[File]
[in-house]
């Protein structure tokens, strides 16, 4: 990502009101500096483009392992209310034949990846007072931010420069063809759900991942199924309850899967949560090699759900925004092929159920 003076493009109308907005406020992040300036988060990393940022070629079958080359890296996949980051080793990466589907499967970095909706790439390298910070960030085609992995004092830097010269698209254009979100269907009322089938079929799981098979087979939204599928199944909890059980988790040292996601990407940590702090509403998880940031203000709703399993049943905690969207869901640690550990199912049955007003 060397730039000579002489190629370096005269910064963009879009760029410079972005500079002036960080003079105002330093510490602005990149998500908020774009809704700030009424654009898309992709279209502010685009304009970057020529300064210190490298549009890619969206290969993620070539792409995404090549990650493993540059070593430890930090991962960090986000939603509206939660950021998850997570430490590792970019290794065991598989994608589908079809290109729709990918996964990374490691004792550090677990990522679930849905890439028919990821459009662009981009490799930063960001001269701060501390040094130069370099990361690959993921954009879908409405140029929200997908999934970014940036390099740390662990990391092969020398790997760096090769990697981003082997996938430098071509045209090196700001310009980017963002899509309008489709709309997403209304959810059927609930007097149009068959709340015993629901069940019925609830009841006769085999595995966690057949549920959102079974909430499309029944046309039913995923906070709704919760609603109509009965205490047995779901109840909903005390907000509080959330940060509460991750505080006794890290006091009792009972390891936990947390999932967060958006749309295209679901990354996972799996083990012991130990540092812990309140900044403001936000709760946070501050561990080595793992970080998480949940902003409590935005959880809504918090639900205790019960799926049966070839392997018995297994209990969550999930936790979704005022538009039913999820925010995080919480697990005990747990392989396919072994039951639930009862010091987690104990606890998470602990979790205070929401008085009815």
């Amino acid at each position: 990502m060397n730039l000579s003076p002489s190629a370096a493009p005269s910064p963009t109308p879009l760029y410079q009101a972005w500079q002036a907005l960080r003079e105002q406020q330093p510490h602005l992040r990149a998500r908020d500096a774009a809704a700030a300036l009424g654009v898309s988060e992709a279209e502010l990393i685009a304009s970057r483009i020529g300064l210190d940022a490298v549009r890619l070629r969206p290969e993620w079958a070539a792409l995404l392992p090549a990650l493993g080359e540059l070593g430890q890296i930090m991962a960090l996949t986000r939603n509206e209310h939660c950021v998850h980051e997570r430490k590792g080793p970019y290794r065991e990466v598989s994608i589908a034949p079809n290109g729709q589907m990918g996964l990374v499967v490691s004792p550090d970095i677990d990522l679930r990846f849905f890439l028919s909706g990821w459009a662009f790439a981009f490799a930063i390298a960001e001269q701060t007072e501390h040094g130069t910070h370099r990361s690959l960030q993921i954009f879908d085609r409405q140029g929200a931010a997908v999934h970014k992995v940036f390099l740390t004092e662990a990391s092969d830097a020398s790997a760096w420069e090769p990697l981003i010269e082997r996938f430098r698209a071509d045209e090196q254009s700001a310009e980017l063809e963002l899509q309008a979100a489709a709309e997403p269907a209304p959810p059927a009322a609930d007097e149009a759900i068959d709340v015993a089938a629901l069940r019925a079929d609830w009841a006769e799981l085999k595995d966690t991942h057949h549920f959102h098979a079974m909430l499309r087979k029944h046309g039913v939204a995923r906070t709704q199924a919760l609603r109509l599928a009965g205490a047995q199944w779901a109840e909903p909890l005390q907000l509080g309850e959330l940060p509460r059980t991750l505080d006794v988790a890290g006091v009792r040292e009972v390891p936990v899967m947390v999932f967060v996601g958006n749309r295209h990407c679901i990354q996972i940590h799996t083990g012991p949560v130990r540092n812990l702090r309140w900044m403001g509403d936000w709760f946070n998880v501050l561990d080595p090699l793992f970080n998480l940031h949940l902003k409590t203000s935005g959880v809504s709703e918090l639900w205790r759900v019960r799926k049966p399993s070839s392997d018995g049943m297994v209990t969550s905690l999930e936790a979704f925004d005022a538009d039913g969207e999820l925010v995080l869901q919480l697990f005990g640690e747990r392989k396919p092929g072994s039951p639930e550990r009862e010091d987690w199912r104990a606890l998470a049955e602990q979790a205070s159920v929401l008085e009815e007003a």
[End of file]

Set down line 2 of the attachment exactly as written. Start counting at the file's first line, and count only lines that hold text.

């Protein structure tokens, strides 16, 4: 990502009101500096483009392992209310034949990846007072931010420069063809759900991942199924309850899967949560090699759900925004092929159920 003076493009109308907005406020992040300036988060990393940022070629079958080359890296996949980051080793990466589907499967970095909706790439390298910070960030085609992995004092830097010269698209254009979100269907009322089938079929799981098979087979939204599928199944909890059980988790040292996601990407940590702090509403998880940031203000709703399993049943905690969207869901640690550990199912049955007003 060397730039000579002489190629370096005269910064963009879009760029410079972005500079002036960080003079105002330093510490602005990149998500908020774009809704700030009424654009898309992709279209502010685009304009970057020529300064210190490298549009890619969206290969993620070539792409995404090549990650493993540059070593430890930090991962960090986000939603509206939660950021998850997570430490590792970019290794065991598989994608589908079809290109729709990918996964990374490691004792550090677990990522679930849905890439028919990821459009662009981009490799930063960001001269701060501390040094130069370099990361690959993921954009879908409405140029929200997908999934970014940036390099740390662990990391092969020398790997760096090769990697981003082997996938430098071509045209090196700001310009980017963002899509309008489709709309997403209304959810059927609930007097149009068959709340015993629901069940019925609830009841006769085999595995966690057949549920959102079974909430499309029944046309039913995923906070709704919760609603109509009965205490047995779901109840909903005390907000509080959330940060509460991750505080006794890290006091009792009972390891936990947390999932967060958006749309295209679901990354996972799996083990012991130990540092812990309140900044403001936000709760946070501050561990080595793992970080998480949940902003409590935005959880809504918090639900205790019960799926049966070839392997018995297994209990969550999930936790979704005022538009039913999820925010995080919480697990005990747990392989396919072994039951639930009862010091987690104990606890998470602990979790205070929401008085009815």